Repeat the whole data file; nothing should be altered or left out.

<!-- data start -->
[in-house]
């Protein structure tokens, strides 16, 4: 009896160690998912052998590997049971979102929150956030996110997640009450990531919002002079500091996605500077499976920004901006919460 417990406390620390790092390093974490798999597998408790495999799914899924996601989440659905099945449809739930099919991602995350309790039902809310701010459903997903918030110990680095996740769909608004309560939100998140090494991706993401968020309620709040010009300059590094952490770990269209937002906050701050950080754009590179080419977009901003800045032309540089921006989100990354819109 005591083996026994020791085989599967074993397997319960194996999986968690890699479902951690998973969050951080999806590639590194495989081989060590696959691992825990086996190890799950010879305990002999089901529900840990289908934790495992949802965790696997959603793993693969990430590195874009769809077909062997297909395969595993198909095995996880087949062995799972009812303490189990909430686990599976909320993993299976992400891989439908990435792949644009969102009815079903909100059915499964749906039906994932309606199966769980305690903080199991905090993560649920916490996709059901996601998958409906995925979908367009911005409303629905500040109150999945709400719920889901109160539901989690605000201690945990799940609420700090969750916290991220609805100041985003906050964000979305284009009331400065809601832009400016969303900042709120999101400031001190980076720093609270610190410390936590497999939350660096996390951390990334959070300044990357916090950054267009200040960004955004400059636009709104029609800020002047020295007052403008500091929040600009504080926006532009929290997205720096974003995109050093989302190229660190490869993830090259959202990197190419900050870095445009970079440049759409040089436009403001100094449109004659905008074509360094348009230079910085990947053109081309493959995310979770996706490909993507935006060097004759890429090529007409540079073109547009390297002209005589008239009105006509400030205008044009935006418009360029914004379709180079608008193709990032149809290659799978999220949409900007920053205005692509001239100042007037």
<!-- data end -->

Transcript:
[in-house]
């Protein structure tokens, strides 16, 4: 009896160690998912052998590997049971979102929150956030996110997640009450990531919002002079500091996605500077499976920004901006919460 417990406390620390790092390093974490798999597998408790495999799914899924996601989440659905099945449809739930099919991602995350309790039902809310701010459903997903918030110990680095996740769909608004309560939100998140090494991706993401968020309620709040010009300059590094952490770990269209937002906050701050950080754009590179080419977009901003800045032309540089921006989100990354819109 005591083996026994020791085989599967074993397997319960194996999986968690890699479902951690998973969050951080999806590639590194495989081989060590696959691992825990086996190890799950010879305990002999089901529900840990289908934790495992949802965790696997959603793993693969990430590195874009769809077909062997297909395969595993198909095995996880087949062995799972009812303490189990909430686990599976909320993993299976992400891989439908990435792949644009969102009815079903909100059915499964749906039906994932309606199966769980305690903080199991905090993560649920916490996709059901996601998958409906995925979908367009911005409303629905500040109150999945709400719920889901109160539901989690605000201690945990799940609420700090969750916290991220609805100041985003906050964000979305284009009331400065809601832009400016969303900042709120999101400031001190980076720093609270610190410390936590497999939350660096996390951390990334959070300044990357916090950054267009200040960004955004400059636009709104029609800020002047020295007052403008500091929040600009504080926006532009929290997205720096974003995109050093989302190229660190490869993830090259959202990197190419900050870095445009970079440049759409040089436009403001100094449109004659905008074509360094348009230079910085990947053109081309493959995310979770996706490909993507935006060097004759890429090529007409540079073109547009390297002209005589008239009105006509400030205008044009935006418009360029914004379709180079608008193709990032149809290659799978999220949409900007920053205005692509001239100042007037």